<text x="174.1362" y="467.79831" fill="none" font-family="'Paytone One'" font-size="200px" letter-spacing="-10px" stroke="#ffffff" stroke-width="4">UPLOAD</text>
 </g>
 <rect id="reveal" x="0" y="0" width="1200" height="800" fill="white"></rect>
</svg>
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At this stage, I prefer to try out animating what I have. I get a bit impatient to get going! You can continue on and create the glitch elements if you prefer.

Glitch elements

From the outset a glitch effect can seem complicated, but it can be quite simple. In this case, the glitch effect happens very quickly, so it can be quite rudimentary and rough.

The best starting point for us is to grab a screenshot from the actual title sequence. Below you can see the glitch is just some coloured rectangles positioned randomly in bands. We can just replicate this.

glitch reference screenshot

Open the SVG from the last step, and move the "reveal" rectangle to the side. Let's just draw the colored rectangles similar to the reference above. This is what I did.

glitch in Inkscape

Select the coloured rectangles you made and group them together. Now, place this group underneath the "title" group.

Next, we want to turn this group into a symbol, so that we can reuse it in multiple places. You can do this inside Inkscape, but I find it a bit awkard. I find it easiest to do is to open the SVG source and make the edits myself. Later, we will experiment with using multiple instances of the glitch, we will shift these instances around quickly to give the impression of shifting pixels. We will add 3 instances for now, slightly offset from each other and see how we will get on with it later.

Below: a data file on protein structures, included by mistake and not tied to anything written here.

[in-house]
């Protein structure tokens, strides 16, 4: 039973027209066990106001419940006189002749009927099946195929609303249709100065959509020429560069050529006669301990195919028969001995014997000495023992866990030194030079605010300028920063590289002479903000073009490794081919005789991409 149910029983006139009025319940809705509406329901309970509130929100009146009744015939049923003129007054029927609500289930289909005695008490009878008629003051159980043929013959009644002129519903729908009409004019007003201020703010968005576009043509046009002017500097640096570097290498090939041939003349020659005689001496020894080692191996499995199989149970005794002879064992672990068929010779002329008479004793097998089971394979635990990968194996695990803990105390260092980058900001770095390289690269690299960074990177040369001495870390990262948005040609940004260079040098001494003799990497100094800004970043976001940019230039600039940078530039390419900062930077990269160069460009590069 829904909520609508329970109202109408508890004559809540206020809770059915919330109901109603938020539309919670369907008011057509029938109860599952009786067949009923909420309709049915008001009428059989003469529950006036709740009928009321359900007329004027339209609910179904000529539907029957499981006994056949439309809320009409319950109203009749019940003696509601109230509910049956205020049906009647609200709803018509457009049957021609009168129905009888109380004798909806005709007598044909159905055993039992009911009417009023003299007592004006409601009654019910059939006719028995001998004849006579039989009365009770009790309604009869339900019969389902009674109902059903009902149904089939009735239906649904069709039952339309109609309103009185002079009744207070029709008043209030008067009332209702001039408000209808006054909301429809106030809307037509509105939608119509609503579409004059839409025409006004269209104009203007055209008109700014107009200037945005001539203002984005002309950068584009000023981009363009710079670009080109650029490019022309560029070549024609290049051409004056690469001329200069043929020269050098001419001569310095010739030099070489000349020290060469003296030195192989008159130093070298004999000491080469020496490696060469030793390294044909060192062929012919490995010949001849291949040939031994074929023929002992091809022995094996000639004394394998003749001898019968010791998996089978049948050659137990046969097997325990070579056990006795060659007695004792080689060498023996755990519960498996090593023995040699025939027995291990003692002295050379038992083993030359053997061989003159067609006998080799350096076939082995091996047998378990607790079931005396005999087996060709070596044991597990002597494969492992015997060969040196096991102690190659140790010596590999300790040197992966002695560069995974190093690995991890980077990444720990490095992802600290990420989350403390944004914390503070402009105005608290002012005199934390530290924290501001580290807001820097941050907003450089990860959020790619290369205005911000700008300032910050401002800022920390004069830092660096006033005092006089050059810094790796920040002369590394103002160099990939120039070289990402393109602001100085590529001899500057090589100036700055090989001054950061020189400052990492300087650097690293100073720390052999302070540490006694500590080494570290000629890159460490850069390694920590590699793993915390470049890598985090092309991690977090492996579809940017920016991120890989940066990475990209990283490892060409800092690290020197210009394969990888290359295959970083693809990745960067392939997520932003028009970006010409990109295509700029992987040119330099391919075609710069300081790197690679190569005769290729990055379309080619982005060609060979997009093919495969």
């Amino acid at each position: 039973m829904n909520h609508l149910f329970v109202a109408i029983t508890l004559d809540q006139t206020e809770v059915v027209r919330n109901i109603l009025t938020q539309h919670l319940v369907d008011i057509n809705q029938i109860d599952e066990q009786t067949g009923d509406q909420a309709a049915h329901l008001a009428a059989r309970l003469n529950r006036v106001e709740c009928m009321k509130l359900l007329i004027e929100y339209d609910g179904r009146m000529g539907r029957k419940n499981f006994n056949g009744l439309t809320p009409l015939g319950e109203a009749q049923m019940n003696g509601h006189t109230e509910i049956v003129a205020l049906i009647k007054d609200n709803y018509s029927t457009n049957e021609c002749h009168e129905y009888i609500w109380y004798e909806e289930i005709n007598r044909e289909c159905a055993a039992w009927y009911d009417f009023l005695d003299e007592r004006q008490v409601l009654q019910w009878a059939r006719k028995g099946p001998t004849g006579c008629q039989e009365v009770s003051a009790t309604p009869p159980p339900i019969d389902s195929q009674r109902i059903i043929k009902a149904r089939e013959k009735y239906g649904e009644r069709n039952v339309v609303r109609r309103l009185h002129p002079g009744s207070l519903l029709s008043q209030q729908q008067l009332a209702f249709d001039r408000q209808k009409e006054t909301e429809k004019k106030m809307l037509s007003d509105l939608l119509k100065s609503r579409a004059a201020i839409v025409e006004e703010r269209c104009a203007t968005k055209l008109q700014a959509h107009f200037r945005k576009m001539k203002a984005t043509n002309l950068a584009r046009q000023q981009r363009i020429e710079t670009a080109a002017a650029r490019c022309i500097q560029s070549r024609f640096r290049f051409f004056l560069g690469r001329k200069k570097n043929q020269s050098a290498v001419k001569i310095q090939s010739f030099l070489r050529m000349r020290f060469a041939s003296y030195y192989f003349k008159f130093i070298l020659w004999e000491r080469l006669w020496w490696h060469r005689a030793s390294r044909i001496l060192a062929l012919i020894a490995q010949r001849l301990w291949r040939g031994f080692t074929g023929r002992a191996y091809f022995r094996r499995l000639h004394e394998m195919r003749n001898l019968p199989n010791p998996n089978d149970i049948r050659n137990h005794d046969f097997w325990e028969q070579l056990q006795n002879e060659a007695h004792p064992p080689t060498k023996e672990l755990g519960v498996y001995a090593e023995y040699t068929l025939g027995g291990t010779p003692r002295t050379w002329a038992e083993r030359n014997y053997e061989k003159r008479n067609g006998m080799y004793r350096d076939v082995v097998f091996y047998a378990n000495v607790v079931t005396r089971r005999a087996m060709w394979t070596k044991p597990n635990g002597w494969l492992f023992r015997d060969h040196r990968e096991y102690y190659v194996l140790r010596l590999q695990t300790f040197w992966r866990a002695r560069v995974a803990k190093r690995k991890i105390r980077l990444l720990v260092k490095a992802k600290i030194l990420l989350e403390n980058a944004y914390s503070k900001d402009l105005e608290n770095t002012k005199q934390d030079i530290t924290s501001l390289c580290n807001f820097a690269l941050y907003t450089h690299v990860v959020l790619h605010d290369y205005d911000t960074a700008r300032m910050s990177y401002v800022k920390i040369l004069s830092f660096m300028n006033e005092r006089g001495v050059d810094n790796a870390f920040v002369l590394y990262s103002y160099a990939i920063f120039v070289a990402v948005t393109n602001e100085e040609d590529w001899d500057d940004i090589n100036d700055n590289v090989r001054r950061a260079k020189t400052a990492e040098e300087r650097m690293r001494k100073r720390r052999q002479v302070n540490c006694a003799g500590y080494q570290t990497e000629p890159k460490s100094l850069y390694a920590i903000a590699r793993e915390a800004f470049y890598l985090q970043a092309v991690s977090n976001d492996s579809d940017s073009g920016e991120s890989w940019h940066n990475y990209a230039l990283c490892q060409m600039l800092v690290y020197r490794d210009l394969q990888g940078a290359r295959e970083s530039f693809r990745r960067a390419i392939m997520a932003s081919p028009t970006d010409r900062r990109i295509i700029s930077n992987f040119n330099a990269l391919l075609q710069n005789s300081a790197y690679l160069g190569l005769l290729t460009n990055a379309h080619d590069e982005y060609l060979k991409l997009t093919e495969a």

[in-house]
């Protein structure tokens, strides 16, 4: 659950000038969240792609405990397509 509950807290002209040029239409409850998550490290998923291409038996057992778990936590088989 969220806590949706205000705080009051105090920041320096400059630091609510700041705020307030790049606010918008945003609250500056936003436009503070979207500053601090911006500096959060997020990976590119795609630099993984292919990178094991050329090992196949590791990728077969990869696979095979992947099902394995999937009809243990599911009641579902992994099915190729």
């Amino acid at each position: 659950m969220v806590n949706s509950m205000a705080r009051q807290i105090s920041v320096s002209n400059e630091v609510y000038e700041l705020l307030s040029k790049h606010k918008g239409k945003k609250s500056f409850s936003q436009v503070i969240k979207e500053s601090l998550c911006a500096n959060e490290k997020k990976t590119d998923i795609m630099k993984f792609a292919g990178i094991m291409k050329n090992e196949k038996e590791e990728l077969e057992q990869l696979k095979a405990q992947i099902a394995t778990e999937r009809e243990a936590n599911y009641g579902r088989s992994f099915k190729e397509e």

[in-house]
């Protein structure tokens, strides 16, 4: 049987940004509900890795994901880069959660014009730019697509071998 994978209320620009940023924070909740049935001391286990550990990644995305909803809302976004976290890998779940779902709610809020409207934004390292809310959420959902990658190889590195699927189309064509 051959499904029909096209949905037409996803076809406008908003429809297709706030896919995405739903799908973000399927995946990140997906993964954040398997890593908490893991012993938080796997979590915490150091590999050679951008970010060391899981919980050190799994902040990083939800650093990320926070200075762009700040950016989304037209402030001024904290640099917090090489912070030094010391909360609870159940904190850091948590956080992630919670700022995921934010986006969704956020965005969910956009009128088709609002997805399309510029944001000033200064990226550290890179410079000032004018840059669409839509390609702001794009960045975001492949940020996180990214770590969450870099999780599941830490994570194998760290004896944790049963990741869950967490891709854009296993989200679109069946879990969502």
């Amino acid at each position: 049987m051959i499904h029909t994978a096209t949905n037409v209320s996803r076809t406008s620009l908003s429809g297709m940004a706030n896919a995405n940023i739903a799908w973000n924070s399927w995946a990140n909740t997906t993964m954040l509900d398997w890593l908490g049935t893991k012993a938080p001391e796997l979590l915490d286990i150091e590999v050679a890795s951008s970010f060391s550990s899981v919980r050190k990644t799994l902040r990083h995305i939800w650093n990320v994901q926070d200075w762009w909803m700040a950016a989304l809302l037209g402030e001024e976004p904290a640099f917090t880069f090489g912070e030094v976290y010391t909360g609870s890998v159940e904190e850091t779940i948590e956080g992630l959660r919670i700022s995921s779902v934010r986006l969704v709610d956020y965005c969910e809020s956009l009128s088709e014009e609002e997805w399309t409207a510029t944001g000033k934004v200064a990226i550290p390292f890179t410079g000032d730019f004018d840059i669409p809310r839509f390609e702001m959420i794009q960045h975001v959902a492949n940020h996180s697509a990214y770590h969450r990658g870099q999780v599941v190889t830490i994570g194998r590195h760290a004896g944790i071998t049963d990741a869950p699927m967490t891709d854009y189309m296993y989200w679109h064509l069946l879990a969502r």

We create a defs, and we wrap our rectangles inside a symbol, which we place inside.

 <defs>
        <symbol id="glitch">
            <rect x="374.28" y="452.4" width="7.5217" height="17.3" fill="#25db0f" fill-opacity=".60364" stroke-width=".75217"/>
            <rect x="371.12" y="452.4" width="3.1591" height="17.3" fill="#7d0000" fill-opacity=".7407" stroke-width=".75217"/>
            <!-- and so on -->
        </symbol>
 </defs>
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Then directly underneath, before the "beam" rectangle, we add 3 use instances:

<use class="glitches" href="#glitch" x="0" y="100"></use>
<use class="glitches" href="#glitch" x="-50" y="50"></use>
<use class="glitches" href="#glitch"></use>
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When we get into this territory with manual editing, Inkscape no longer can show our SVG! I opened it in Firefox to see how it looks:

3 glitch instances in Inkscape

To complete the SVG for now, we restore the "reveal" rectangle to its initial position. We also add opacity="0" to all 3 use instances to hide them until we will animate them. You can view the SVG to see the markup.

Complete SVG
<svg viewBox="0 0 1200 800">
    <defs>